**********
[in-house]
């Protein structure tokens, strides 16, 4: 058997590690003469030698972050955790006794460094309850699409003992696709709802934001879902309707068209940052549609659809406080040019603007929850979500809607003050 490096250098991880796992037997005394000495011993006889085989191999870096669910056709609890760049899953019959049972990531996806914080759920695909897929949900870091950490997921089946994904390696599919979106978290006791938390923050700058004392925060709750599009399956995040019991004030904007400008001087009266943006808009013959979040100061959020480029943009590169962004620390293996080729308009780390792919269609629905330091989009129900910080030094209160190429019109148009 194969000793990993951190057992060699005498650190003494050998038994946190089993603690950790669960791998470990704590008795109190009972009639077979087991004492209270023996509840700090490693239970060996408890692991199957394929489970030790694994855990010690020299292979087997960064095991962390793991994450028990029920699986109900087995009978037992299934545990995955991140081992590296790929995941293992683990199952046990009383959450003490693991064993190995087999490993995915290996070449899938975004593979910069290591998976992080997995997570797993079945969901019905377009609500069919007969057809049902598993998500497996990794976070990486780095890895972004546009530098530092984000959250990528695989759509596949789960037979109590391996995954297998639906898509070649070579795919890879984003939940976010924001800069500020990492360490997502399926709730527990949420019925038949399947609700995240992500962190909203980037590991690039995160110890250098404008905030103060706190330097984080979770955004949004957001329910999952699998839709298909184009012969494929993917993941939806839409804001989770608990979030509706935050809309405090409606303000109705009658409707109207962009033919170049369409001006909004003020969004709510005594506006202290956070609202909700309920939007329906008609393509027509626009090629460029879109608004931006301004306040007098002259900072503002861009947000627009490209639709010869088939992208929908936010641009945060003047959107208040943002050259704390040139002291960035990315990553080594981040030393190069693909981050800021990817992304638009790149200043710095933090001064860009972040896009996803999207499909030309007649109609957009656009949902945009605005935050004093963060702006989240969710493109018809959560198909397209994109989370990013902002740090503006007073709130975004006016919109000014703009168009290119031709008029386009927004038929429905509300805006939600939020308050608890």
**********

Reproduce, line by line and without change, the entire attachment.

[in-house]
């Protein structure tokens, strides 16, 4: 058997590690003469030698972050955790006794460094309850699409003992696709709802934001879902309707068209940052549609659809406080040019603007929850979500809607003050 490096250098991880796992037997005394000495011993006889085989191999870096669910056709609890760049899953019959049972990531996806914080759920695909897929949900870091950490997921089946994904390696599919979106978290006791938390923050700058004392925060709750599009399956995040019991004030904007400008001087009266943006808009013959979040100061959020480029943009590169962004620390293996080729308009780390792919269609629905330091989009129900910080030094209160190429019109148009 194969000793990993951190057992060699005498650190003494050998038994946190089993603690950790669960791998470990704590008795109190009972009639077979087991004492209270023996509840700090490693239970060996408890692991199957394929489970030790694994855990010690020299292979087997960064095991962390793991994450028990029920699986109900087995009978037992299934545990995955991140081992590296790929995941293992683990199952046990009383959450003490693991064993190995087999490993995915290996070449899938975004593979910069290591998976992080997995997570797993079945969901019905377009609500069919007969057809049902598993998500497996990794976070990486780095890895972004546009530098530092984000959250990528695989759509596949789960037979109590391996995954297998639906898509070649070579795919890879984003939940976010924001800069500020990492360490997502399926709730527990949420019925038949399947609700995240992500962190909203980037590991690039995160110890250098404008905030103060706190330097984080979770955004949004957001329910999952699998839709298909184009012969494929993917993941939806839409804001989770608990979030509706935050809309405090409606303000109705009658409707109207962009033919170049369409001006909004003020969004709510005594506006202290956070609202909700309920939007329906008609393509027509626009090629460029879109608004931006301004306040007098002259900072503002861009947000627009490209639709010869088939992208929908936010641009945060003047959107208040943002050259704390040139002291960035990315990553080594981040030393190069693909981050800021990817992304638009790149200043710095933090001064860009972040896009996803999207499909030309007649109609957009656009949902945009605005935050004093963060702006989240969710493109018809959560198909397209994109989370990013902002740090503006007073709130975004006016919109000014703009168009290119031709008029386009927004038929429905509300805006939600939020308050608890």